Objective: To review studies of psychological adjustment among children and adolescents with chronic arthritis to determine whether they are at more risk for development of adjustment problems than controls. Methods: We used meta-analytic techniques to review 21 studies reporting overall adjustment problems, internalizing symptoms, externalizing symptoms, or self-concept among youths with arthritis. Results: Youths with arthritis displayed increased risk for overall adjustment problems and internalizing symptoms, but not for externalizing symptoms or poor self-concept. Risk was greater in studies making comparisons to study controls rather than to norms and in studies including mixed disease samples (arthritis plus other rheumatic diseases) rather than samples of youths with arthritis only. Conclusions: Results suggest the importance of assessing for internalizing problems among youths with chronic arthritis. Future research may benefit from inclusion of child self-report of adjustment problems, diagnostic specificity in reporting results, and use of adjustment measures without somatic items.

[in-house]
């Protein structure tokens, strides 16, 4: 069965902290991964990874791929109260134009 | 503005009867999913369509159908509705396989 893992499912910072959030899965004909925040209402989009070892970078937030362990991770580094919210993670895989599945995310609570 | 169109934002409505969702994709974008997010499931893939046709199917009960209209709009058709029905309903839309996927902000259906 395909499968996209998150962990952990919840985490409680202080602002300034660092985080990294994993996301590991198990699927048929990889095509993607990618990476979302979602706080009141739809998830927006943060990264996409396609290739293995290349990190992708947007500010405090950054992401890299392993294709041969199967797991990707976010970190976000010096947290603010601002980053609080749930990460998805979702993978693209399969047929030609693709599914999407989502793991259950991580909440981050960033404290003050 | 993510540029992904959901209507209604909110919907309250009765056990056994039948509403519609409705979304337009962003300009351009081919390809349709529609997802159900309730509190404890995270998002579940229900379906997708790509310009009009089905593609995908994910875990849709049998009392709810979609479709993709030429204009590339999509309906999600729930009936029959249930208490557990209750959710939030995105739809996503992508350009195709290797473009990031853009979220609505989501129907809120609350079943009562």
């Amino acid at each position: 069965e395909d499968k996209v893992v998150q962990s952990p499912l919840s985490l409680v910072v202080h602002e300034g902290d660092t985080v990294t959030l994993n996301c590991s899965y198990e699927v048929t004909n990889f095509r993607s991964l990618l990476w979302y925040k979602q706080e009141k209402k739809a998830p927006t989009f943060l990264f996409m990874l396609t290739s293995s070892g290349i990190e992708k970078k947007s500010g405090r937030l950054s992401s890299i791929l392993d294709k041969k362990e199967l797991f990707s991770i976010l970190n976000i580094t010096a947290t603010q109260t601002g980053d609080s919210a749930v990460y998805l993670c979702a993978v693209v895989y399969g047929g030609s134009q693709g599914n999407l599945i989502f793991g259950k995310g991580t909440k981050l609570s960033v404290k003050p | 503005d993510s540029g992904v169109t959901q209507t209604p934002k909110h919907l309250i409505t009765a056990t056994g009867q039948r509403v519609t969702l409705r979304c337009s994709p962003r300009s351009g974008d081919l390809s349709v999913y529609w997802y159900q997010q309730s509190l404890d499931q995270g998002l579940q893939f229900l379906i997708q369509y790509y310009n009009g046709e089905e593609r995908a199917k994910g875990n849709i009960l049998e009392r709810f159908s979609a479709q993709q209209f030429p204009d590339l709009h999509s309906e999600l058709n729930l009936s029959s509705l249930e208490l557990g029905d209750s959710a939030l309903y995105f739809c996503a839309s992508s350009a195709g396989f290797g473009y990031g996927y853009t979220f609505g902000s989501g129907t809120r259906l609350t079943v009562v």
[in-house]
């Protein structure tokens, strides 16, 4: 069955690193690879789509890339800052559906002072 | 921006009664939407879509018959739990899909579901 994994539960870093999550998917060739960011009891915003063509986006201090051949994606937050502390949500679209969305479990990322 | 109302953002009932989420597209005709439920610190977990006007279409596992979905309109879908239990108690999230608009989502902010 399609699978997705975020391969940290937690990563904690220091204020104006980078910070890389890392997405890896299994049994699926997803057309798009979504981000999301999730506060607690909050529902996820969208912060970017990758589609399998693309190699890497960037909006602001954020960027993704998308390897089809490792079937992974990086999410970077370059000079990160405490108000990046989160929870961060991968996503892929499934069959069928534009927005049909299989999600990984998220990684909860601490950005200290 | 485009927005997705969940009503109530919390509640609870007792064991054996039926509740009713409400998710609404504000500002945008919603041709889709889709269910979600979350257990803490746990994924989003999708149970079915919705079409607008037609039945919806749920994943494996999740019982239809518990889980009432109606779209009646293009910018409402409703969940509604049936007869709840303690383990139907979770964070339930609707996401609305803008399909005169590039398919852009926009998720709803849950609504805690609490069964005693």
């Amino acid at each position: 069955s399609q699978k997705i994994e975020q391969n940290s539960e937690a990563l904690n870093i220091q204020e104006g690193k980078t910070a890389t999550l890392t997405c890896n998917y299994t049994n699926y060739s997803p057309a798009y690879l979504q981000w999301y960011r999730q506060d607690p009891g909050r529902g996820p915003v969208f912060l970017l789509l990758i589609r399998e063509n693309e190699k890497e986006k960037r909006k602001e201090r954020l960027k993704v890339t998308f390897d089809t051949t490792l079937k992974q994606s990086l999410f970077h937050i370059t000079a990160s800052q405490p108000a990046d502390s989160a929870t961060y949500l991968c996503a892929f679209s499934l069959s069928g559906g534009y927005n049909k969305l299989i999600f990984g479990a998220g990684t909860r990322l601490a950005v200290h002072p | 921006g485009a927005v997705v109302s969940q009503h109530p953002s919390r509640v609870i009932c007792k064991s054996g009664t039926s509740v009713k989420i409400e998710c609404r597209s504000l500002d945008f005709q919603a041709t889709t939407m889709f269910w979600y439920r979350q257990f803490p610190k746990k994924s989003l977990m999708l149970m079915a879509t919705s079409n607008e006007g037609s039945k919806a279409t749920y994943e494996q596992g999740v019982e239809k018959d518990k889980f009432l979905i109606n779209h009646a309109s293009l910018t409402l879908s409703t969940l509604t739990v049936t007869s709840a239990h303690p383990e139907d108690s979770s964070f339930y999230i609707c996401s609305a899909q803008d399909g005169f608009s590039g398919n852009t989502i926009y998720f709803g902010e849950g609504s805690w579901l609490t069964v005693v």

- Chronic arthritis
- Juvenile rheumatoid arthritis
- Pediatric chronic illness
- Psychological adjustment
ASJC Scopus subject areas
- Pediatrics, Perinatology, and Child Health
- Developmental and Educational Psychology